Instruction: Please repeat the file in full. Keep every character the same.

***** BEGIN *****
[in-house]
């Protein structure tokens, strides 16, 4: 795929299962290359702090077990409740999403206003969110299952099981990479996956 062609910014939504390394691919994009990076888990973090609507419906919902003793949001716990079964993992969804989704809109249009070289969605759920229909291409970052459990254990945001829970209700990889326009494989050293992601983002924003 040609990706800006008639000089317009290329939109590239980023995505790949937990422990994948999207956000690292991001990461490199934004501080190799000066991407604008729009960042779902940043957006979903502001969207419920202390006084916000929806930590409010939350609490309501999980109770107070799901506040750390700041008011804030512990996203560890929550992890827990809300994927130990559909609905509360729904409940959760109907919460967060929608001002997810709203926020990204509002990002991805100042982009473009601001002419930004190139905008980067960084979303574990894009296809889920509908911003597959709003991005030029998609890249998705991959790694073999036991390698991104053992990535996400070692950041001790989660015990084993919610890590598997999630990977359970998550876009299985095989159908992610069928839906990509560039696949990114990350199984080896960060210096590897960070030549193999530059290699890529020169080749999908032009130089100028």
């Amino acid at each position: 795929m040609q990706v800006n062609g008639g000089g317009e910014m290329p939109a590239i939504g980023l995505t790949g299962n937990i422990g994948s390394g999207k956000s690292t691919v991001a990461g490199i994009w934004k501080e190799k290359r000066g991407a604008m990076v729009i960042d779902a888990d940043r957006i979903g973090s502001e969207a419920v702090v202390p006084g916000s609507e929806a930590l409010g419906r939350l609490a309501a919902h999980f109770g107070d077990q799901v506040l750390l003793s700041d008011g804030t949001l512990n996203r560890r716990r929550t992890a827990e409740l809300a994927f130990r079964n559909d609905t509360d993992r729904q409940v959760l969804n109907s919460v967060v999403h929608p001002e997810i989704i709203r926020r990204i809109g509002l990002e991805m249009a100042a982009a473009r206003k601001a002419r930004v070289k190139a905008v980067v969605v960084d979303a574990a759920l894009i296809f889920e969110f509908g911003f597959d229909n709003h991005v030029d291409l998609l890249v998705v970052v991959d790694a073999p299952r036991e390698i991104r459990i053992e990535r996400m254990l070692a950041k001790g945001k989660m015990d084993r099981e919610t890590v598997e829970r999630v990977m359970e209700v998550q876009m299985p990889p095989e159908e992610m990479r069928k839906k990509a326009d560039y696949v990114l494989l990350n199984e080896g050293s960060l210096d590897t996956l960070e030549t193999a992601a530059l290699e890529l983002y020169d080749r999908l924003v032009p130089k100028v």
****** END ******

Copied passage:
[in-house]
């Protein structure tokens, strides 16, 4: 795929299962290359702090077990409740999403206003969110299952099981990479996956 062609910014939504390394691919994009990076888990973090609507419906919902003793949001716990079964993992969804989704809109249009070289969605759920229909291409970052459990254990945001829970209700990889326009494989050293992601983002924003 040609990706800006008639000089317009290329939109590239980023995505790949937990422990994948999207956000690292991001990461490199934004501080190799000066991407604008729009960042779902940043957006979903502001969207419920202390006084916000929806930590409010939350609490309501999980109770107070799901506040750390700041008011804030512990996203560890929550992890827990809300994927130990559909609905509360729904409940959760109907919460967060929608001002997810709203926020990204509002990002991805100042982009473009601001002419930004190139905008980067960084979303574990894009296809889920509908911003597959709003991005030029998609890249998705991959790694073999036991390698991104053992990535996400070692950041001790989660015990084993919610890590598997999630990977359970998550876009299985095989159908992610069928839906990509560039696949990114990350199984080896960060210096590897960070030549193999530059290699890529020169080749999908032009130089100028």
């Amino acid at each position: 795929m040609q990706v800006n062609g008639g000089g317009e910014m290329p939109a590239i939504g980023l995505t790949g299962n937990i422990g994948s390394g999207k956000s690292t691919v991001a990461g490199i994009w934004k501080e190799k290359r000066g991407a604008m990076v729009i960042d779902a888990d940043r957006i979903g973090s502001e969207a419920v702090v202390p006084g916000s609507e929806a930590l409010g419906r939350l609490a309501a919902h999980f109770g107070d077990q799901v506040l750390l003793s700041d008011g804030t949001l512990n996203r560890r716990r929550t992890a827990e409740l809300a994927f130990r079964n559909d609905t509360d993992r729904q409940v959760l969804n109907s919460v967060v999403h929608p001002e997810i989704i709203r926020r990204i809109g509002l990002e991805m249009a100042a982009a473009r206003k601001a002419r930004v070289k190139a905008v980067v969605v960084d979303a574990a759920l894009i296809f889920e969110f509908g911003f597959d229909n709003h991005v030029d291409l998609l890249v998705v970052v991959d790694a073999p299952r036991e390698i991104r459990i053992e990535r996400m254990l070692a950041k001790g945001k989660m015990d084993r099981e919610t890590v598997e829970r999630v990977m359970e209700v998550q876009m299985p990889p095989e159908e992610m990479r069928k839906k990509a326009d560039y696949v990114l494989l990350n199984e080896g050293s960060l210096d590897t996956l960070e030549t193999a992601a530059l290699e890529l983002y020169d080749r999908l924003v032009p130089k100028v």